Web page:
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Saturday, February 22, 2020  Spokane, Washington  Est. May 19, 1883
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Groups challenging renewed activity at mine file appeals

A trio of trucks travel to and from the Zimmerly gravel pit near Washougal. (Amanda Cowan / Columbian)
A trio of trucks travel to and from the Zimmerly gravel pit near Washougal. (Amanda Cowan / Columbian)
By Jake Thomas Columbian

A local environmental organization and a group of residents challenging the legality of a revived mine have turned to a planning agency that oversees land-use regulations in the Columbia River Gorge.

Earlier this month, Friends of the Columbia Gorge and a group of east Clark County landowners both filed appeals with the Columbia River Gorge Commission, a bistate planning agency that oversees the implementation of the Gorge’s federal land-use laws. The target of their appeal is renewed mining activity at the Zimmerly gravel pit, located in the Columbia River Gorge National Scenic Area and subject to stringent land-use requirements.

“This is the largest ongoing land-use violation in the history of the National Scenic Area,” Nathan Baker, senior staff attorney for Friends of the Columbia Gorge, said in an email.

In 2017, the Nutter Corp., a Vancouver-based construction company, took over the lease of the Zimmerly mining pit and resumed operations. The renewed activity at the pit, located outside of Washougal, rankled neighbors who complained of noise and truck traffic.

It also caught the attention of Clark County code enforcement. Code compliance officers issued Nutter a notice indicating the firm did not have the proper permits and must cease activity. Nutter and Zimmerly appealed to the Clark County hearings examiner, an individual hired by the county to review its regulatory actions through a quasi-judicial process. In August, Hearings Examiner Joe Turner found that a permit issued by the state Department of Natural Resources in 1972, before establishment of the national scenic area, authorized the mining.

Turner’s decision refers to a land-use approval issued by the Gorge commission for the mine in 1993. Turner noted in his decision that he had no jurisdiction to interpret actions by the Gorge commission.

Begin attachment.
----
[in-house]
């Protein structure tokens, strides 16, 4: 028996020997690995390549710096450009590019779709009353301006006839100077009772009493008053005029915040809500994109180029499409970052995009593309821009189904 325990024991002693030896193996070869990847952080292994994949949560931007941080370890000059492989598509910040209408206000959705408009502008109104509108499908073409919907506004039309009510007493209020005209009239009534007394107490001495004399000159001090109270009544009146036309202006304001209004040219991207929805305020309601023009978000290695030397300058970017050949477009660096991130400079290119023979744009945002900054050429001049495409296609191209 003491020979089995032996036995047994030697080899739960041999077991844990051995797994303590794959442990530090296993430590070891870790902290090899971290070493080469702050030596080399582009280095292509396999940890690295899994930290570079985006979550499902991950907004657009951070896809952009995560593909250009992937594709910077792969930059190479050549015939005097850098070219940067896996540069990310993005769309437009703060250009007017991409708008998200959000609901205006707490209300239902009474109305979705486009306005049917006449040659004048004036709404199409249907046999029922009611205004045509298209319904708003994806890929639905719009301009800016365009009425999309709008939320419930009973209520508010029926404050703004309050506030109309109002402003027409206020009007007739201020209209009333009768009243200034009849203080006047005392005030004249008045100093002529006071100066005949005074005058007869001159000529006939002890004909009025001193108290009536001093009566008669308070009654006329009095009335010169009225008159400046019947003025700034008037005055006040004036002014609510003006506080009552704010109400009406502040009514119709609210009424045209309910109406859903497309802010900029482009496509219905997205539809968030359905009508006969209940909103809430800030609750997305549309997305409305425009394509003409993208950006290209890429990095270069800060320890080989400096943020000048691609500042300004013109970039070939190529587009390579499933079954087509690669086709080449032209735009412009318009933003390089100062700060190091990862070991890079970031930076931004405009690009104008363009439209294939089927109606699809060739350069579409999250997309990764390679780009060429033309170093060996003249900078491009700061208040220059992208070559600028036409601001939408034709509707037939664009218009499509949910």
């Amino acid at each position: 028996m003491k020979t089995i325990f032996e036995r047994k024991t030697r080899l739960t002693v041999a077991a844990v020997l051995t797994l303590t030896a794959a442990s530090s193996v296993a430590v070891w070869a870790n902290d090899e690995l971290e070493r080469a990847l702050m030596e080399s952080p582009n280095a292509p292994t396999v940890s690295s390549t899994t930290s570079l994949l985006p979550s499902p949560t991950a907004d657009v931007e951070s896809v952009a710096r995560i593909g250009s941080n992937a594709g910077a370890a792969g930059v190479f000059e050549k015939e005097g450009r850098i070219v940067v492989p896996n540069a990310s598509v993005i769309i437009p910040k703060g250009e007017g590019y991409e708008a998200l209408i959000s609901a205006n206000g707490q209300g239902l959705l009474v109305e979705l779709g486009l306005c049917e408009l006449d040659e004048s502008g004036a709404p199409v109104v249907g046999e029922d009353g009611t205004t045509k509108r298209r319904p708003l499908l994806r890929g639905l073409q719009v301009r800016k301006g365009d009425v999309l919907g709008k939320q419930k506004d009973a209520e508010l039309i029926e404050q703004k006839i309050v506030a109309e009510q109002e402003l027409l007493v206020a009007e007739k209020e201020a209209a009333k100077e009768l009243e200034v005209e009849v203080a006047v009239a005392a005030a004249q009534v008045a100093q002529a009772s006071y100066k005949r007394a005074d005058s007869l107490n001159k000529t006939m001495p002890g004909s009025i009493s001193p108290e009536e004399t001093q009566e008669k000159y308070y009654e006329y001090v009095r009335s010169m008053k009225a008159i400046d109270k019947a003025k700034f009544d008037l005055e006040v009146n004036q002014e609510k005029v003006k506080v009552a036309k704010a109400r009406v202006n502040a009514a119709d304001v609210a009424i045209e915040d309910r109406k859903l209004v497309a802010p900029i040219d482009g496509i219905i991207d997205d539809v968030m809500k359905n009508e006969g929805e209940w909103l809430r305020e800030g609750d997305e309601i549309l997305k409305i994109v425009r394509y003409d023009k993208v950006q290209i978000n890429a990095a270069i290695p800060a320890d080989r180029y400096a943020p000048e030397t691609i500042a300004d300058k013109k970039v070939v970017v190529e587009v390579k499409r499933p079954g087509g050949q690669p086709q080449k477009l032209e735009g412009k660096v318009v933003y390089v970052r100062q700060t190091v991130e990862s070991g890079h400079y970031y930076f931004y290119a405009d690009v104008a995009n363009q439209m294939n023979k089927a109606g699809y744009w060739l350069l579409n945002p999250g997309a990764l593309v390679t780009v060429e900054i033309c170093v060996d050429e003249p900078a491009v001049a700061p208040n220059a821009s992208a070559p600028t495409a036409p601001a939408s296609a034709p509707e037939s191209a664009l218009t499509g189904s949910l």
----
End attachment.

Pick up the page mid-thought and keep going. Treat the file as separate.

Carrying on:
“He essentially punted that issue to the Gorge commission,” said Baker.

Baker said that the approval granted by the Gorge commission would be void if mining activity were discontinued for one continuous year or more. He said that his group and others have been asking Krystyna Wolniakowski, the commission’s executive director, to determine if the approval is still in effect and, if not, to use its enforcement powers to stop the mining.

Baker said that the most direct path to resolving the issue is for Wolniakowski to step in with her enforcement powers. If not, he said that he would proceed with the appeal to the Gorge commission, which he said would happen early next year.

The Gorge commission oversees National Scenic Area land-use regulations in six Gorge-area counties. Wolniakowski said that five counties (except Klickitat County) have adopted local ordinances implementing the National Scenic Area Management Plan.

She said that these counties, including Clark County, are the lead enforcement agencies of National Scenic Area regulations and are responsible for issuing applications and permits. The Gorge commission retains the power to interpret the act. Wolniakowski explained that the commission needs to remain impartial because its 13 members are responsible for hearing appeals of county enforcement actions.

“This is really a critical point,” she said.

Land-use lawyers Jamie Howsley, representing Zimmerly, and Steve Horenstein, representing Nutter, declined to comment.

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